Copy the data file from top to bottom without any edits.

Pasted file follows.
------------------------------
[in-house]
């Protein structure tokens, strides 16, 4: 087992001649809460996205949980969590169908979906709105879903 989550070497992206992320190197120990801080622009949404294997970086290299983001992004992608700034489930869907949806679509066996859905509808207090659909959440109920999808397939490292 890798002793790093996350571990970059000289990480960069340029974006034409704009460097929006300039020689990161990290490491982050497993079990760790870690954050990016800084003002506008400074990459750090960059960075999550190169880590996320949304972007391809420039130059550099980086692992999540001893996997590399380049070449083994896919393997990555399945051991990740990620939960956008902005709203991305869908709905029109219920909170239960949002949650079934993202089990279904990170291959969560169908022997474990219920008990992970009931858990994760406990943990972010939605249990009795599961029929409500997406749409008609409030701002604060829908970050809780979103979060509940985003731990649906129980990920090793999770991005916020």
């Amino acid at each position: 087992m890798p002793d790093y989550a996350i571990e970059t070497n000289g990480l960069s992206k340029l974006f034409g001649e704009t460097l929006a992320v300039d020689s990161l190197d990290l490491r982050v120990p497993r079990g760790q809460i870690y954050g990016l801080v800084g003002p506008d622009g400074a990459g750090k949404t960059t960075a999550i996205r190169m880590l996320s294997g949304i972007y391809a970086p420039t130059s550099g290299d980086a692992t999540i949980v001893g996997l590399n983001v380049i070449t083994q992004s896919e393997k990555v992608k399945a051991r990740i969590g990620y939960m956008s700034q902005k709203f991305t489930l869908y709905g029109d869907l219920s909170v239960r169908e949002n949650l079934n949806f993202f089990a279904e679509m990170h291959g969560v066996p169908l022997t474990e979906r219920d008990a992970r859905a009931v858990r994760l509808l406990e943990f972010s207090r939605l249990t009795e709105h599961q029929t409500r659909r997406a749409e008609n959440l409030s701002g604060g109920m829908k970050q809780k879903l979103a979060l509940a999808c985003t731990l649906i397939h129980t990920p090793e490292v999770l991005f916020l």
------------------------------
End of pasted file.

[in-house]
């Protein structure tokens, strides 16, 4: 087992001649809460996205949980969590169908979906709105879903 989550070497992206992320190197120990801080622009949404294997970086290299983001992004992608700034489930869907949806679509066996859905509808207090659909959440109920999808397939490292 890798002793790093996350571990970059000289990480960069340029974006034409704009460097929006300039020689990161990290490491982050497993079990760790870690954050990016800084003002506008400074990459750090960059960075999550190169880590996320949304972007391809420039130059550099980086692992999540001893996997590399380049070449083994896919393997990555399945051991990740990620939960956008902005709203991305869908709905029109219920909170239960949002949650079934993202089990279904990170291959969560169908022997474990219920008990992970009931858990994760406990943990972010939605249990009795599961029929409500997406749409008609409030701002604060829908970050809780979103979060509940985003731990649906129980990920090793999770991005916020």
């Amino acid at each position: 087992m890798p002793d790093y989550a996350i571990e970059t070497n000289g990480l960069s992206k340029l974006f034409g001649e704009t460097l929006a992320v300039d020689s990161l190197d990290l490491r982050v120990p497993r079990g760790q809460i870690y954050g990016l801080v800084g003002p506008d622009g400074a990459g750090k949404t960059t960075a999550i996205r190169m880590l996320s294997g949304i972007y391809a970086p420039t130059s550099g290299d980086a692992t999540i949980v001893g996997l590399n983001v380049i070449t083994q992004s896919e393997k990555v992608k399945a051991r990740i969590g990620y939960m956008s700034q902005k709203f991305t489930l869908y709905g029109d869907l219920s909170v239960r169908e949002n949650l079934n949806f993202f089990a279904e679509m990170h291959g969560v066996p169908l022997t474990e979906r219920d008990a992970r859905a009931v858990r994760l509808l406990e943990f972010s207090r939605l249990t009795e709105h599961q029929t409500r659909r997406a749409e008609n959440l409030s701002g604060g109920m829908k970050q809780k879903l979103a979060l509940a999808c985003t731990l649906i397939h129980t990920p090793e490292v999770l991005f916020l």